After a relatively quiet couple of months, GameStop stock is back in the spotlight. The videogame retailer-turned –meme sensation is set to report July quarter results after the market closes on Wednesday.
The consensus among the four analysts still covering the stock and providing estimates to FactSet is that the company (ticker: GME) will report a fiscal second-quarter adjusted net loss of 67 cents a share. They forecast sales of about $1.23 billion, down from $1.28 billion in the first quarter but an improvement from $942 million in the second quarter of last year.
For Wednesday evening’s report, options markets imply a 9% to 12% move, up or down, after earnings. If the past two reports are any indicator, expect volatility.
More important to investors will be updates from the company’s new management team. Activist investor and Chewy co-founder Ryan Cohen joined the GameStop board in January—which kickstarted the stock’s initial surge—and became the board’s chairman in June. CEO Matt Furlong and Chief Financial Officer Mike Recupero—both Amazon.com alums—started in their roles at GameStop on June 21 and July 12, respectively, so this will be both executives’ first earnings report.
Through hiring a swath of executives with substantial e-commerce experience and investing in fulfillment, the company has signaled progress on efforts to revamp GameStop’s digital presence and customer service efforts. Still, Wedbush analyst Michael Pachter told Barron’s the company hasn’t provided any substance to its strategic ambitions.
“They want to be like Amazon,” Pachter added. “I expect them to keep the mystery alive.”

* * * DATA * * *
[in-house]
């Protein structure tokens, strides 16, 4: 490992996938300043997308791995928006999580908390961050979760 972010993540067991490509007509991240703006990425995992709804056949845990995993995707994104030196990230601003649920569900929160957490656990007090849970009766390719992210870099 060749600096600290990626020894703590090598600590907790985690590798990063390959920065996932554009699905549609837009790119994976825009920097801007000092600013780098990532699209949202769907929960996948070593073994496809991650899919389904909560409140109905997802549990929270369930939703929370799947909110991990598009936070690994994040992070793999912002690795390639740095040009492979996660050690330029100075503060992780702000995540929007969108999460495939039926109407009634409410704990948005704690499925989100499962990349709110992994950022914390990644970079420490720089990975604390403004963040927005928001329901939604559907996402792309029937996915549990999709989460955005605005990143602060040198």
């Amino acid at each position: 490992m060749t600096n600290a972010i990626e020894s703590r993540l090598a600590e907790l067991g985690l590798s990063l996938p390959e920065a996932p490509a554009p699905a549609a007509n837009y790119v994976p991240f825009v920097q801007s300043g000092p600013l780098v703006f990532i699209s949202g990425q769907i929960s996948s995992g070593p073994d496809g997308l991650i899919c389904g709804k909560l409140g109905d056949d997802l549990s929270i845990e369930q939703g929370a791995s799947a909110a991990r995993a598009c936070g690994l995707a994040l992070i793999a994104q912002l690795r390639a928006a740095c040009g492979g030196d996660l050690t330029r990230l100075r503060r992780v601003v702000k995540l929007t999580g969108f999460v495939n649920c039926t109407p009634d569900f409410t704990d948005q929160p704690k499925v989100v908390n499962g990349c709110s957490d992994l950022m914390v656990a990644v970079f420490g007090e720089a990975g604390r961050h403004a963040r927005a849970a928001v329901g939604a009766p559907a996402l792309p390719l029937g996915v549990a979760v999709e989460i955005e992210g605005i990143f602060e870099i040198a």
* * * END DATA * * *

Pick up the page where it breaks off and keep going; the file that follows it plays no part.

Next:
In June, Cohen said he wouldn’t make lofty promises or telegraph his strategy to competitors. Still, he listed goals such as “delighting customers and driving shareholder value for the long-term.” A substantive update, or significant progress on its turnaround efforts, could provide a spark for the stock.
Still, David Trainer, CEO of investment research firm New Constructs, argues shares are trading on meme momentum, rather than fundamentals. He thinks the share price would be closer to $30 if it were trading based on the business’ fundamentals.
“The business results that are implied in GameStop’s current stock price are far, far beyond what any reasonable person might expect the company to achieve,” Trainer says. “Even if GameStop’s management transforms the business into a wildly larger and more profitable enterprise, the stock isn’t likely to move higher because that business momentum is already priced-in.”
With GameStop shares down 1.9% to $199 on Tuesday, the stock was still up 2,500% in the past year and 956% year-to-date. Shares were down 34% from their close on June 7. While it’s difficult to nail down what moves GameStop stock on any given day, short seller activity, options volume, momentum trading, and online chatter are among the nonfundamental factors to consider.
Ihor Dusaniwsky, managing director at short-selling analytics provider S3 Partners, estimates GameStop’s short interest sits at $1.41 billion. His estimate at 6.94 million shares shorted represents roughly 11% of shares available for trading.
“Over the past week we saw significant short covering,” Dusaniwsky says, noting shares shorted decreased by about 306,000 shares, worth $62 million, even as the stock price fell.
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